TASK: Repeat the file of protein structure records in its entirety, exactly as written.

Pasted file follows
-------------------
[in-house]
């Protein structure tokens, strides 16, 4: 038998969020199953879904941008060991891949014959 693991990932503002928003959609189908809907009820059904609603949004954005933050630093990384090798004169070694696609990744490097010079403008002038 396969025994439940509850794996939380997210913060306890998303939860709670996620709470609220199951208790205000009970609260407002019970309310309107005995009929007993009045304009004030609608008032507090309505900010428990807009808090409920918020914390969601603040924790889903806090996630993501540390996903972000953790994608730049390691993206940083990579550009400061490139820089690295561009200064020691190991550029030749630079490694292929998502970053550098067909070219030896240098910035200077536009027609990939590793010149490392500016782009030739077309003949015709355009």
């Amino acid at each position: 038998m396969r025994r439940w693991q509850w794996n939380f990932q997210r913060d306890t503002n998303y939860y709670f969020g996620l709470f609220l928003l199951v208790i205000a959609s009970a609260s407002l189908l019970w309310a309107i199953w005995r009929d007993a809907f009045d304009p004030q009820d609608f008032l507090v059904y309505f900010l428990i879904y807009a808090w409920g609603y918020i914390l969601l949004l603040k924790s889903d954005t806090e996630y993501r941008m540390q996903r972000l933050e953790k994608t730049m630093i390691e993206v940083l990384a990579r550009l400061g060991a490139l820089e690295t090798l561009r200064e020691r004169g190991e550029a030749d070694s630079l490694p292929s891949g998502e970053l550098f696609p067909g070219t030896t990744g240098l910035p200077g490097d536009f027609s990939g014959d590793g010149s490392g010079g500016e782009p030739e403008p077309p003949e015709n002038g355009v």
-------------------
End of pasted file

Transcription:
[in-house]
């Protein structure tokens, strides 16, 4: 038998969020199953879904941008060991891949014959 693991990932503002928003959609189908809907009820059904609603949004954005933050630093990384090798004169070694696609990744490097010079403008002038 396969025994439940509850794996939380997210913060306890998303939860709670996620709470609220199951208790205000009970609260407002019970309310309107005995009929007993009045304009004030609608008032507090309505900010428990807009808090409920918020914390969601603040924790889903806090996630993501540390996903972000953790994608730049390691993206940083990579550009400061490139820089690295561009200064020691190991550029030749630079490694292929998502970053550098067909070219030896240098910035200077536009027609990939590793010149490392500016782009030739077309003949015709355009």
């Amino acid at each position: 038998m396969r025994r439940w693991q509850w794996n939380f990932q997210r913060d306890t503002n998303y939860y709670f969020g996620l709470f609220l928003l199951v208790i205000a959609s009970a609260s407002l189908l019970w309310a309107i199953w005995r009929d007993a809907f009045d304009p004030q009820d609608f008032l507090v059904y309505f900010l428990i879904y807009a808090w409920g609603y918020i914390l969601l949004l603040k924790s889903d954005t806090e996630y993501r941008m540390q996903r972000l933050e953790k994608t730049m630093i390691e993206v940083l990384a990579r550009l400061g060991a490139l820089e690295t090798l561009r200064e020691r004169g190991e550029a030749d070694s630079l490694p292929s891949g998502e970053l550098f696609p067909g070219t030896t990744g240098l910035p200077g490097d536009f027609s990939g014959d590793g010149s490392g010079g500016e782009p030739e403008p077309p003949e015709n002038g355009v």